Similar to many other members of the Asteraceae family, the “flower’s anthers are hidden in a mast where the stigma rests and eventually contacts these pollen-covered anthers, after which the pollen sticks to the stigma and is able to be carried with it” (Johnston 2012). Flower disks are considered to be the circular clusters of yellow flowers that are visible in the Edelweiss plant. These disks can grow almost anywhere, including on parts of the stem, and live out their lifespan as a group, turning a brown color after their blooming cycle is complete. Leontopodium alpinum is widely protected because if the flower heads are picked from the plant on more than one occasion, it loses the ability to propagate by seeding; it is therefore known as a “short-lived perennial” (Johnston 2012).

            Just like many other plants, compounds found in Edelweiss have been used for medicinal purposes for many years. One such example is leoligin, a metabolite from the roots of the plant that is able to "inhibit intimal hyperplasia in human saphenous veins"—thickening of the vein in response to trauma or healing (Reisinger et al 2008). While this is just one example, few people are aware that many of the small parts of a plant, like metabolites, can be so important structurally and functionally.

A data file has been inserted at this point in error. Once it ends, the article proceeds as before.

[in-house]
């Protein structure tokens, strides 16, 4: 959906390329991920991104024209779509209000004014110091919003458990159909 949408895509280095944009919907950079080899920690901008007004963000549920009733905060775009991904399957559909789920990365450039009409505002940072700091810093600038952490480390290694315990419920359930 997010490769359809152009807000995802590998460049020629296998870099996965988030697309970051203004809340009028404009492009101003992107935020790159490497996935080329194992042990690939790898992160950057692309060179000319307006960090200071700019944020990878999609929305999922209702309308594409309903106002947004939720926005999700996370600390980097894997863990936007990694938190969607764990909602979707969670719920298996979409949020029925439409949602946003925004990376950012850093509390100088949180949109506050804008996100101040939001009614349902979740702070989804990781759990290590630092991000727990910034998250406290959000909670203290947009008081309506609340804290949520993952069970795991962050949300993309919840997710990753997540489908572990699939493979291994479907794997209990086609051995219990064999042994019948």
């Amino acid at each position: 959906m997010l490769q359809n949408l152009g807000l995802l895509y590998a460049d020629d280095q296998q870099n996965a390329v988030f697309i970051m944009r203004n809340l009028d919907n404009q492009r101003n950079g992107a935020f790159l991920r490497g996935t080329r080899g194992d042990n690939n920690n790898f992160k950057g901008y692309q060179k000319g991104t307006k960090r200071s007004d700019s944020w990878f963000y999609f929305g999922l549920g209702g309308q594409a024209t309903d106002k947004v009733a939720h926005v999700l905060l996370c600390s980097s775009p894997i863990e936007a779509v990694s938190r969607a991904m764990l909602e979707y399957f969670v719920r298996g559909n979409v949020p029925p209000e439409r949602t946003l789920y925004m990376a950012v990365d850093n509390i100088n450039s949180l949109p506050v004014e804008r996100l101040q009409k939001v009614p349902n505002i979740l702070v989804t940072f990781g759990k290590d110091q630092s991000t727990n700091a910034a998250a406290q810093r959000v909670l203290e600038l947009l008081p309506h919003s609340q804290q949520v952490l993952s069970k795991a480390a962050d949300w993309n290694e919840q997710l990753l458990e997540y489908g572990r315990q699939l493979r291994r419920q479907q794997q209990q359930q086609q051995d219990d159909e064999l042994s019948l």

The overall structure of Leontopodium alpinum is not unique, but the bits and pieces that connect the entire plant prove to be very much one-of-a-kind. While many typical plant parts exist, there are several components of Edelweiss that cannot be found in any other organism. All of these components work together to help Leontopodium alpinum thrive in the dry, cold, and rough environment it lives in, and it is important to understand that no one factor ensures the health and prosperity of this brilliant plant.

            I hope this page has helped you highlight the unique aspects of Edelweiss and how these components connect to the plant’s lifestyle. These adaptations have a direct impact on the plant's mechanisms for reproduction and dispersal.

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Please see the References page for information about where this data was aqcuired.

This page was written by Lizzy Wlodyga